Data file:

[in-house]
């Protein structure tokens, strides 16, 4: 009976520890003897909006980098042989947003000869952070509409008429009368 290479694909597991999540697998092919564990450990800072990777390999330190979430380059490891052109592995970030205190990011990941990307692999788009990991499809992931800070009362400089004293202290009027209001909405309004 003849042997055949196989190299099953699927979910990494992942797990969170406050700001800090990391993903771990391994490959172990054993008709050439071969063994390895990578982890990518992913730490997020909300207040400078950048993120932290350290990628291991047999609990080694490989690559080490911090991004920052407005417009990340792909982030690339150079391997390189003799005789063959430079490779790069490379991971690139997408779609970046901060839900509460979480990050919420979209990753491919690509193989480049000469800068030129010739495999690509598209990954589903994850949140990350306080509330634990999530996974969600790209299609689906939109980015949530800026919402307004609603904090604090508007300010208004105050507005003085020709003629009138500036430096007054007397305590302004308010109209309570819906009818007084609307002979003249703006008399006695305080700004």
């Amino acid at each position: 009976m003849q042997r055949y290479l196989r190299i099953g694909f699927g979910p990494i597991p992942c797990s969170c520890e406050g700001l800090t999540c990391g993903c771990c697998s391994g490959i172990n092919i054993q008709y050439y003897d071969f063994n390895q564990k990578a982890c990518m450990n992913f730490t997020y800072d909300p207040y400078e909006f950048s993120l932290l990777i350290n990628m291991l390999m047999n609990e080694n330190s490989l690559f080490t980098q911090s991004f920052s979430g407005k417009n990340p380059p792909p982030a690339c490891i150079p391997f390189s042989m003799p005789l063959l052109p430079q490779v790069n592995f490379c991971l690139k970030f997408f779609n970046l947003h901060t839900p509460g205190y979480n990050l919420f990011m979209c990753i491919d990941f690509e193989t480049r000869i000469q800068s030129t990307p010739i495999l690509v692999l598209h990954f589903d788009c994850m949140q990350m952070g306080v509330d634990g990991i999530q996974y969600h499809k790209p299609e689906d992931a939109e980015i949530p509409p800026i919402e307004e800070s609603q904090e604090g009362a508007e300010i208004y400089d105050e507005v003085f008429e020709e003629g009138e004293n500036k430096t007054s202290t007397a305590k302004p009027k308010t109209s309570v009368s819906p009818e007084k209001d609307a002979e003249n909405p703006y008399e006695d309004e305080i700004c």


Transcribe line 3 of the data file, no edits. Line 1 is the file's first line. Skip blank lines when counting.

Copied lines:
């Amino acid at each position: 009976m003849q042997r055949y290479l196989r190299i099953g694909f699927g979910p990494i597991p992942c797990s969170c520890e406050g700001l800090t999540c990391g993903c771990c697998s391994g490959i172990n092919i054993q008709y050439y003897d071969f063994n390895q564990k990578a982890c990518m450990n992913f730490t997020y800072d909300p207040y400078e909006f950048s993120l932290l990777i350290n990628m291991l390999m047999n609990e080694n330190s490989l690559f080490t980098q911090s991004f920052s979430g407005k417009n990340p380059p792909p982030a690339c490891i150079p391997f390189s042989m003799p005789l063959l052109p430079q490779v790069n592995f490379c991971l690139k970030f997408f779609n970046l947003h901060t839900p509460g205190y979480n990050l919420f990011m979209c990753i491919d990941f690509e193989t480049r000869i000469q800068s030129t990307p010739i495999l690509v692999l598209h990954f589903d788009c994850m949140q990350m952070g306080v509330d634990g990991i999530q996974y969600h499809k790209p299609e689906d992931a939109e980015i949530p509409p800026i919402e307004e800070s609603q904090e604090g009362a508007e300010i208004y400089d105050e507005v003085f008429e020709e003629g009138e004293n500036k430096t007054s202290t007397a305590k302004p009027k308010t109209s309570v009368s819906p009818e007084k209001d609307a002979e003249n909405p703006y008399e006695d309004e305080i700004c």